Some of the tulips are late. And yesterday, it was a bit cold for Ben Tsai’s liking.
But the Toronto-area resident, who drove to Ottawa with his girlfriend to check out the opening weekend of the Canadian Tulip Festival, was so impressed that he plans on returning in two weeks to check out the flowers in full bloom.
“It’s nice now,” he said, “but it will be much nicer later.”
The first weekend for Ottawa’s signature spring event attracted an estimated 55,000 people over three days, said Stephan Klovan with the Canadian Tulip Festival.
New this year, the Mirror Tent has sold out several shows. “People heard about it, but they still have to see it to appreciate how beautiful it was,” he said.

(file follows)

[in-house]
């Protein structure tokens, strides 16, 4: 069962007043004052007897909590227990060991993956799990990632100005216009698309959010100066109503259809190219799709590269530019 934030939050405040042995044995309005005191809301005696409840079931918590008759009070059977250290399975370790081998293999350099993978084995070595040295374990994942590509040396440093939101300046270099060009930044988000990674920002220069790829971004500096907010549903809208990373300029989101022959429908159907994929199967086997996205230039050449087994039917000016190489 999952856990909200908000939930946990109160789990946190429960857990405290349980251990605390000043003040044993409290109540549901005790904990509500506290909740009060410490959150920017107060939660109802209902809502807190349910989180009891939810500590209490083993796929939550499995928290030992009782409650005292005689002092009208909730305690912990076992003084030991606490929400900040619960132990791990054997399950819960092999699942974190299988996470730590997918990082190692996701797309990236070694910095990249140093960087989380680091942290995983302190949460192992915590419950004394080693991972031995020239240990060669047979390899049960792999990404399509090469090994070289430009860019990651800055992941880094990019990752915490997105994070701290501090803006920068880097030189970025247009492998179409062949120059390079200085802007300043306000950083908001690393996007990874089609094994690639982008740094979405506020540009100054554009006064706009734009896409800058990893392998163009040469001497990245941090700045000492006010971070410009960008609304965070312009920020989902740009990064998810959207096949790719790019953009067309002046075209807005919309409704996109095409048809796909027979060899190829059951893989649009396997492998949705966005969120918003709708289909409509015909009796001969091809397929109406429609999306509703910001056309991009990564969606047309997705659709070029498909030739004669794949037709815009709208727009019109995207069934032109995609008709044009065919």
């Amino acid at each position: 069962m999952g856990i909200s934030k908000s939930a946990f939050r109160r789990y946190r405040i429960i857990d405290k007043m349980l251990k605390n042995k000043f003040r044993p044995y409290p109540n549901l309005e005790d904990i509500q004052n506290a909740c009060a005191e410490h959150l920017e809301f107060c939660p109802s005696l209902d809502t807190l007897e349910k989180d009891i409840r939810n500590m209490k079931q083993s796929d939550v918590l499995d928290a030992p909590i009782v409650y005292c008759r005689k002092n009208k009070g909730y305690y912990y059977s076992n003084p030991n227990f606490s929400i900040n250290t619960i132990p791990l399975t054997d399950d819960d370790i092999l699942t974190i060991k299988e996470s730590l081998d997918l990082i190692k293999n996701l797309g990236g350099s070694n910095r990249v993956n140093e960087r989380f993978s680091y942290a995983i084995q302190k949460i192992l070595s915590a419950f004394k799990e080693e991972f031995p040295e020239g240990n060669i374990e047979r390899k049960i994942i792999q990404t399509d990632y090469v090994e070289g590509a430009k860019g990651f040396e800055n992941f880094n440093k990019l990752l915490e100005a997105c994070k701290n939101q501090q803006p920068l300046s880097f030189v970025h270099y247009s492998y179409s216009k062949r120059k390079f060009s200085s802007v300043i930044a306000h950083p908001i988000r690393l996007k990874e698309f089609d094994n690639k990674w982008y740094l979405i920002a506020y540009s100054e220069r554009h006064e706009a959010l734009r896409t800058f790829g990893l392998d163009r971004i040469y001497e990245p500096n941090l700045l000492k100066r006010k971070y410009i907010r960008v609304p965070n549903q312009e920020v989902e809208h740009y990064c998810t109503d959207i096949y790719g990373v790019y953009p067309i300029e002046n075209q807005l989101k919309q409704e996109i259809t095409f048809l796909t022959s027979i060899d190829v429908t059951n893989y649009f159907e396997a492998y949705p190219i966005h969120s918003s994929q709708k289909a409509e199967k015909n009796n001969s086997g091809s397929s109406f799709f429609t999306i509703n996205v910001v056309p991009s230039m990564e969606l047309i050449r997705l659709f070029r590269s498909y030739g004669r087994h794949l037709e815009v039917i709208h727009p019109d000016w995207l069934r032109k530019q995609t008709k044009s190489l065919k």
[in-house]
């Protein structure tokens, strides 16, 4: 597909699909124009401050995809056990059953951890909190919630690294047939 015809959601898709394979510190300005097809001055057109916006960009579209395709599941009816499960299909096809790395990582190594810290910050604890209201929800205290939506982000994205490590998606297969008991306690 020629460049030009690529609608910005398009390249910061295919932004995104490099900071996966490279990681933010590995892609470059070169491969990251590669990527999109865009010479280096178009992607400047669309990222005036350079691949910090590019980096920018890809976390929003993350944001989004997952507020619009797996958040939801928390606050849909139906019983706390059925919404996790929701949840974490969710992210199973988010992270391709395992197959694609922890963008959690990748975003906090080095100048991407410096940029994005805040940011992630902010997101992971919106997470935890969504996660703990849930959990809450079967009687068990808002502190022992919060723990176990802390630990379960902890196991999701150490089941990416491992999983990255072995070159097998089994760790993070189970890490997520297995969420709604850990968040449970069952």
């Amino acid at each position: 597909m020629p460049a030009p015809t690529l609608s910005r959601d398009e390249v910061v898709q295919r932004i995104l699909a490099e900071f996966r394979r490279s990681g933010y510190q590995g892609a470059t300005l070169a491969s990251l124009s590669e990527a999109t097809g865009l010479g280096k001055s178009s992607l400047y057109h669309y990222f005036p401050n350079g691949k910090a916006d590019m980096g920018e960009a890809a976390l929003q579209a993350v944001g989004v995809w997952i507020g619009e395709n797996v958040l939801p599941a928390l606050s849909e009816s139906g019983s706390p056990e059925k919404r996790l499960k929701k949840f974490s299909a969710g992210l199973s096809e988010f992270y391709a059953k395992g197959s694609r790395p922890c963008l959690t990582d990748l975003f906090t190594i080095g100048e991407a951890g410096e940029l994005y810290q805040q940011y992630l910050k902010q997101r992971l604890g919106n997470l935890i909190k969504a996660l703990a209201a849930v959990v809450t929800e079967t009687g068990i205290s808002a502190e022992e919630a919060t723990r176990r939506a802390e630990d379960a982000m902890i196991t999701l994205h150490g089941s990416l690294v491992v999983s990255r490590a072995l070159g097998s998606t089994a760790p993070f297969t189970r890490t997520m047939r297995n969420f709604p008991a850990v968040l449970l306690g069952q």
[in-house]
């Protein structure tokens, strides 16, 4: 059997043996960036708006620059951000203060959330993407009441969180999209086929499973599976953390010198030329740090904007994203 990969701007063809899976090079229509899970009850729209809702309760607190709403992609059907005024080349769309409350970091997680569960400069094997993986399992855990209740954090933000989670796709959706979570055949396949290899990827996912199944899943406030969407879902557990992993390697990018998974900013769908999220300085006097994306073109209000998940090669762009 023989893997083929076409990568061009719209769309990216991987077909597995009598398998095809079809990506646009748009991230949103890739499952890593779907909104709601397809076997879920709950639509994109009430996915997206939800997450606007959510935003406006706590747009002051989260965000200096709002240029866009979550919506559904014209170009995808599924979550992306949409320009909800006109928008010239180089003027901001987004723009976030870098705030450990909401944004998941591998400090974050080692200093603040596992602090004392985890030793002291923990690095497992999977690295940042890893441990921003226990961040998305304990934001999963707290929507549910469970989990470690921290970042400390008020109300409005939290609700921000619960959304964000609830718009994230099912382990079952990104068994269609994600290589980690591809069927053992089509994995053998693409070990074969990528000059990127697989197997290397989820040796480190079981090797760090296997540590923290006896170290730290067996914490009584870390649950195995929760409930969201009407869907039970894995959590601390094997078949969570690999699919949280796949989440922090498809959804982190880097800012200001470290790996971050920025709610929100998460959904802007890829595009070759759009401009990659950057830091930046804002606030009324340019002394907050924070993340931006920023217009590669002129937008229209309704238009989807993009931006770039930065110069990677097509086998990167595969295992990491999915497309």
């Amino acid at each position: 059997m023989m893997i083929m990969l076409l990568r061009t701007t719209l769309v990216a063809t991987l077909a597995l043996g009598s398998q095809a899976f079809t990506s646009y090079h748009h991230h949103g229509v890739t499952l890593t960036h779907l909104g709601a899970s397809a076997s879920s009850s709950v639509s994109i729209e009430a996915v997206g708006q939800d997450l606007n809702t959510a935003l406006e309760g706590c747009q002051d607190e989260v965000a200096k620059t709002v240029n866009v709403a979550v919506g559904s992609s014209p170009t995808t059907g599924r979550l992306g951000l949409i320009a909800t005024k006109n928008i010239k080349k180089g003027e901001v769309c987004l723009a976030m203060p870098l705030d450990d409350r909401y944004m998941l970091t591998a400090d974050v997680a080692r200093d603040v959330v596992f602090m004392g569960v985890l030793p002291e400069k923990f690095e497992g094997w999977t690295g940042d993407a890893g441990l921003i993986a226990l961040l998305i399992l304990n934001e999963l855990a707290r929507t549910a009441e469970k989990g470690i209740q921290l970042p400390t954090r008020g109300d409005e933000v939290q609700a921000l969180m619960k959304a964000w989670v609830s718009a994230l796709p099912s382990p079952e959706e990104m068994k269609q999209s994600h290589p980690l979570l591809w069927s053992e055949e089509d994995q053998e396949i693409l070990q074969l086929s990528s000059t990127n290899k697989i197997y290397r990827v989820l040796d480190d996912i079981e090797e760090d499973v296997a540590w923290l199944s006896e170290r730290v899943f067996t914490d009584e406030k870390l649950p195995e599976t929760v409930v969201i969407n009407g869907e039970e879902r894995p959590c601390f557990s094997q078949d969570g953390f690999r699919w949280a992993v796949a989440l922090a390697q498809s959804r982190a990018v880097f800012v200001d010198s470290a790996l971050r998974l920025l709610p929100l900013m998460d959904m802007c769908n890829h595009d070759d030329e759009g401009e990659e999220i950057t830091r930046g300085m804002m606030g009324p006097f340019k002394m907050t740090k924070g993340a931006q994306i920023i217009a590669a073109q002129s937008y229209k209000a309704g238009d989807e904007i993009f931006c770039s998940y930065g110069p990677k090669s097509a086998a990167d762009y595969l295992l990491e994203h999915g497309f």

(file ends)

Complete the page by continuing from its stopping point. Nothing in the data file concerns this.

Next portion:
Veronica Ladico, who was visiting Ottawa from Toronto for the first time with her mother, said she heard about the festival back home.
“We heard there were a lot of good shows with Salman Rushdie and Colin Mochrie and Brad Sherwood,” she said.
Ottawan Anne Marie Laurin said she loves the new direction the festival has taken.
“I like the evolution of the festival,” she said.
While she likes the different cultures the International Pavilion introduces to her son, Sam, 5, she said her mother and husband are planning on attending bestselling author Amy Chua’s speaking engagement on politics and economics on Friday.
Each spring, more than a million tulips and 200,000 annuals are planted in Major’s Hill, Commissioners and Jacques-Cartier parks, Parliament Hill, along Confederation Boulevard and the Rideau Canal and in front of national museums and institutions.
The festival runs through May 19.